Within a golf course community, there is a pecking order of desirability that is reflected in the price of the properties, all else being equal.

A golf course view comes at a premium, and the rule is essentially the same as that for waterfront property: The more expansive the view, the more expensive the home.

Houses overlooking the ninth or 18th holes can be in especially high demand, as well as homes overlooking a “signature” hole. Such holes typically have features such as a pond in front of the green; many of them are par 3, the shortest type of hole, potentially allowing for a view of the entire hole.

However, some course-side locations can be negatives. When most golfers misfire their shots, especially off the tee, they tend to slice — sending the ball on a wide arc to the right, for right-handers. Thus, a yard on that side of a fairway, especially about 200 yards from the tee, can turn into a combat zone. Even though back yards are out of bounds — the border of the course is marked by white stakes — and golfers are not supposed to play shots off the course, some do.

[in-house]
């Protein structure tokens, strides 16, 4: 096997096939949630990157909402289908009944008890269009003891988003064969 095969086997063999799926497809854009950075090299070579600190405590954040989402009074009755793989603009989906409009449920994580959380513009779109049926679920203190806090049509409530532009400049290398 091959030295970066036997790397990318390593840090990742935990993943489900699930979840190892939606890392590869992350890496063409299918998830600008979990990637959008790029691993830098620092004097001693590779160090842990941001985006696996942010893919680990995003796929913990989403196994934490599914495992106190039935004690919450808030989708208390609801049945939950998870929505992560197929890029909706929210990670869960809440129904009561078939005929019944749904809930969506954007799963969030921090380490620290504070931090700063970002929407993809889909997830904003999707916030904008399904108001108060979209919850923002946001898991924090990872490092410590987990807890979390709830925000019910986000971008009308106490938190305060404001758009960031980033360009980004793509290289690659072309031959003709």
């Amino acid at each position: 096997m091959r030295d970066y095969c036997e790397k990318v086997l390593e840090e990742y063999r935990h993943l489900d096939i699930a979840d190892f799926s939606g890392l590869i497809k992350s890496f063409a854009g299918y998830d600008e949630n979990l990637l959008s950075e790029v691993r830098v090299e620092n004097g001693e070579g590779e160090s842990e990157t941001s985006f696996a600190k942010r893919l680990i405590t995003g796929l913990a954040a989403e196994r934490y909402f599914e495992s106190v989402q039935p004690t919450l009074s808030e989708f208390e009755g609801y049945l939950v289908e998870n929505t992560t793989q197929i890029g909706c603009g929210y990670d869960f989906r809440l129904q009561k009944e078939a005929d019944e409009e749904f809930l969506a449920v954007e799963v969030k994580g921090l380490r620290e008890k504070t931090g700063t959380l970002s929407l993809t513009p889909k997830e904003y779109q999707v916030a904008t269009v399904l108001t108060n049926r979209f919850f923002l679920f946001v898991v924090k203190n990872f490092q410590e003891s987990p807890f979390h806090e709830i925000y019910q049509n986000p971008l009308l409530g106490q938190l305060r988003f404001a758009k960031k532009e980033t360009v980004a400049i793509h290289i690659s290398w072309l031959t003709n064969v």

But as any golfer can attest, mis-hit shots can end up almost anywhere. When considering a property, look for dents or scuff marks and for signs of trampled landscaping. Danger from errant shots is especially problematic for families with young children. On the other hand, older children sometimes set up tables at a property’s edge selling balls they have found.

Explore whether there are any special restrictions on property adjacent to the course. Trampolines, for example, might be forbidden as incompatible with the hushed mood of the game.

On a larger scale, examine the terms of the golf course deal. These vary widely, with some communities acting as exclusive country clubs but others more open. Is there an initiation fee and/or a monthly golf fee that is in addition to any homeowner association dues? Is it required or optional? Who has playing privileges — just members and their guests or the general public as well? What types of preferences, such as booking of tee times well in advance, do members get? Are there discounts on merchandise, lessons or food at the clubhouse?

Also examine the course’s management. Who runs it, and how strong are the finances? When in trouble, course managers often first will step up their marketing efforts, and then may turn a private course into a public one. In rare instances, courses have been closed.

—Eric Yoder